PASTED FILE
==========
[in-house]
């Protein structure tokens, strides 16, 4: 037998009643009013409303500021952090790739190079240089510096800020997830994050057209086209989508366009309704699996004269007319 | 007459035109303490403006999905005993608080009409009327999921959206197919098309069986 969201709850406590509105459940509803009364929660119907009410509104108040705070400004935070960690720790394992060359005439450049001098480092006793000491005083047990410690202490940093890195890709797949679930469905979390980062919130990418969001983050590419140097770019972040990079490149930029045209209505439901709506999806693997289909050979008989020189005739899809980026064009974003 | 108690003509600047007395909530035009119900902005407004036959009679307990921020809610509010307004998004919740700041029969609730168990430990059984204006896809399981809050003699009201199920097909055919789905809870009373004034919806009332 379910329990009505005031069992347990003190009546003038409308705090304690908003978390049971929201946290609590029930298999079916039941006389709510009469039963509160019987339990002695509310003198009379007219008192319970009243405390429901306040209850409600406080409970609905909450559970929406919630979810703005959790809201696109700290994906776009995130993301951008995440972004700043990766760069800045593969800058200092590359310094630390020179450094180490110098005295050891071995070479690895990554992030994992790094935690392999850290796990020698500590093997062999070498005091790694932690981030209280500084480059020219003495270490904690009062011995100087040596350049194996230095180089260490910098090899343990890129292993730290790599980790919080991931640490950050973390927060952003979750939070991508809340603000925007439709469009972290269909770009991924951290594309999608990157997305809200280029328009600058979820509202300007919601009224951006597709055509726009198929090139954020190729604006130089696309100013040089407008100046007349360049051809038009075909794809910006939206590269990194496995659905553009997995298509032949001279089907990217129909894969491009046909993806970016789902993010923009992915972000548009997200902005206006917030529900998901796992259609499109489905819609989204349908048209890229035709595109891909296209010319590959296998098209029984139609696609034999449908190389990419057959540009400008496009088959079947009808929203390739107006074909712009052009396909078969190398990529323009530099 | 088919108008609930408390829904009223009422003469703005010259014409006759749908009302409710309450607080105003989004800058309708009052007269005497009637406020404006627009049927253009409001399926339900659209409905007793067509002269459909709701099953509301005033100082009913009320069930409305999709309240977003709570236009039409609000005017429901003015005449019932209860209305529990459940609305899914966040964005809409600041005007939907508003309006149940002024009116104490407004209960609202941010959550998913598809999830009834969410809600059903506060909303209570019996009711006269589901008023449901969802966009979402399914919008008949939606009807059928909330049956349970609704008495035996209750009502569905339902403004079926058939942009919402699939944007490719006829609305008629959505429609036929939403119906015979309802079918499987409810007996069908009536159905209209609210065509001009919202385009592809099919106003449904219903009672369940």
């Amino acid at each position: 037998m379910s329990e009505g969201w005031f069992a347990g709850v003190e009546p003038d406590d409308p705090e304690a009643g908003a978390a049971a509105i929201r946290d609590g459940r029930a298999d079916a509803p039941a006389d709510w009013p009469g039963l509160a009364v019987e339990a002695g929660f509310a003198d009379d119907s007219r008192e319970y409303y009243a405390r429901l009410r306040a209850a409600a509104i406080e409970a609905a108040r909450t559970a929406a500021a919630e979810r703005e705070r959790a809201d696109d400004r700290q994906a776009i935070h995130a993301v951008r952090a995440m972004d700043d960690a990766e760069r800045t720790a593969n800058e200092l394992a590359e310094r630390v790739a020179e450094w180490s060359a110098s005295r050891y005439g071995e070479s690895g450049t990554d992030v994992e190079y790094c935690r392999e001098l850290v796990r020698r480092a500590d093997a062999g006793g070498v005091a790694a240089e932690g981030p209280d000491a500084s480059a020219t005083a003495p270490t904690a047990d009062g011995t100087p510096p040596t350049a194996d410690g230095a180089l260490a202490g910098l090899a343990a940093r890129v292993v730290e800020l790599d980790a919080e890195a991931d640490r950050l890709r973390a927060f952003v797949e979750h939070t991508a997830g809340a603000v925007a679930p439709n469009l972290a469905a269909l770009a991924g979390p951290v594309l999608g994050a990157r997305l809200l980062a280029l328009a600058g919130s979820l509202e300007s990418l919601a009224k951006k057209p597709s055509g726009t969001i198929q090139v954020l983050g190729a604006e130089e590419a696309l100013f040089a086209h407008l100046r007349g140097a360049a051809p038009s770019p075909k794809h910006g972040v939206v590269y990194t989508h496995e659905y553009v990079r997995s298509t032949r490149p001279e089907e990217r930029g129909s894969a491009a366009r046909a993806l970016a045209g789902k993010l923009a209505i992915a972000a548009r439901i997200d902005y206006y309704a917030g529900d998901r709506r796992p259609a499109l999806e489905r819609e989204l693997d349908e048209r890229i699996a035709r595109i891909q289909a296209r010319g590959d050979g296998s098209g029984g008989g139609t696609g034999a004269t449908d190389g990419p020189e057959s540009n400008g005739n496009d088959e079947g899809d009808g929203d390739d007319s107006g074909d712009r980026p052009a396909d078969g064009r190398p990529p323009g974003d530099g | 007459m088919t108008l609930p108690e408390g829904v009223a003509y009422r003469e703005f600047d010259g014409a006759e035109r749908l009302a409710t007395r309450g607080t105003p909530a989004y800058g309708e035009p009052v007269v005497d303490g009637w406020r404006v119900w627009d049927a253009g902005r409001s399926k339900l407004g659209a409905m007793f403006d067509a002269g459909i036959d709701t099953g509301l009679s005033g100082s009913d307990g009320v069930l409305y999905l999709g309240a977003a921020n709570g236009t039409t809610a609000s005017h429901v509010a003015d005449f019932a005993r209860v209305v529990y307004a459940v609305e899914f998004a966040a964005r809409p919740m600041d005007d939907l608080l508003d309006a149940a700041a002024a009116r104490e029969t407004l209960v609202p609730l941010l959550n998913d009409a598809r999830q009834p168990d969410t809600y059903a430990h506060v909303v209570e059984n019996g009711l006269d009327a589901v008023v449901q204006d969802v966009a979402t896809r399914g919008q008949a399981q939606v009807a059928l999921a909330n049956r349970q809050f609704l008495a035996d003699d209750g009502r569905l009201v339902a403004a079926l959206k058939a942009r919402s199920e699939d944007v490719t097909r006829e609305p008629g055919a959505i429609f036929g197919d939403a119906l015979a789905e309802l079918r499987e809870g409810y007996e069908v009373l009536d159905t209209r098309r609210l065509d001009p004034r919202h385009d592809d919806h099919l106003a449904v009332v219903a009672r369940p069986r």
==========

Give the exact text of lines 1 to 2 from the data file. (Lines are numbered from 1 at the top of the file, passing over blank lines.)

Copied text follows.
[in-house]
């Protein structure tokens, strides 16, 4: 037998009643009013409303500021952090790739190079240089510096800020997830994050057209086209989508366009309704699996004269007319 | 007459035109303490403006999905005993608080009409009327999921959206197919098309069986 969201709850406590509105459940509803009364929660119907009410509104108040705070400004935070960690720790394992060359005439450049001098480092006793000491005083047990410690202490940093890195890709797949679930469905979390980062919130990418969001983050590419140097770019972040990079490149930029045209209505439901709506999806693997289909050979008989020189005739899809980026064009974003 | 108690003509600047007395909530035009119900902005407004036959009679307990921020809610509010307004998004919740700041029969609730168990430990059984204006896809399981809050003699009201199920097909055919789905809870009373004034919806009332 379910329990009505005031069992347990003190009546003038409308705090304690908003978390049971929201946290609590029930298999079916039941006389709510009469039963509160019987339990002695509310003198009379007219008192319970009243405390429901306040209850409600406080409970609905909450559970929406919630979810703005959790809201696109700290994906776009995130993301951008995440972004700043990766760069800045593969800058200092590359310094630390020179450094180490110098005295050891071995070479690895990554992030994992790094935690392999850290796990020698500590093997062999070498005091790694932690981030209280500084480059020219003495270490904690009062011995100087040596350049194996230095180089260490910098090899343990890129292993730290790599980790919080991931640490950050973390927060952003979750939070991508809340603000925007439709469009972290269909770009991924951290594309999608990157997305809200280029328009600058979820509202300007919601009224951006597709055509726009198929090139954020190729604006130089696309100013040089407008100046007349360049051809038009075909794809910006939206590269990194496995659905553009997995298509032949001279089907990217129909894969491009046909993806970016789902993010923009992915972000548009997200902005206006917030529900998901796992259609499109489905819609989204349908048209890229035709595109891909296209010319590959296998098209029984139609696609034999449908190389990419057959540009400008496009088959079947009808929203390739107006074909712009052009396909078969190398990529323009530099 | 088919108008609930408390829904009223009422003469703005010259014409006759749908009302409710309450607080105003989004800058309708009052007269005497009637406020404006627009049927253009409001399926339900659209409905007793067509002269459909709701099953509301005033100082009913009320069930409305999709309240977003709570236009039409609000005017429901003015005449019932209860209305529990459940609305899914966040964005809409600041005007939907508003309006149940002024009116104490407004209960609202941010959550998913598809999830009834969410809600059903506060909303209570019996009711006269589901008023449901969802966009979402399914919008008949939606009807059928909330049956349970609704008495035996209750009502569905339902403004079926058939942009919402699939944007490719006829609305008629959505429609036929939403119906015979309802079918499987409810007996069908009536159905209209609210065509001009919202385009592809099919106003449904219903009672369940």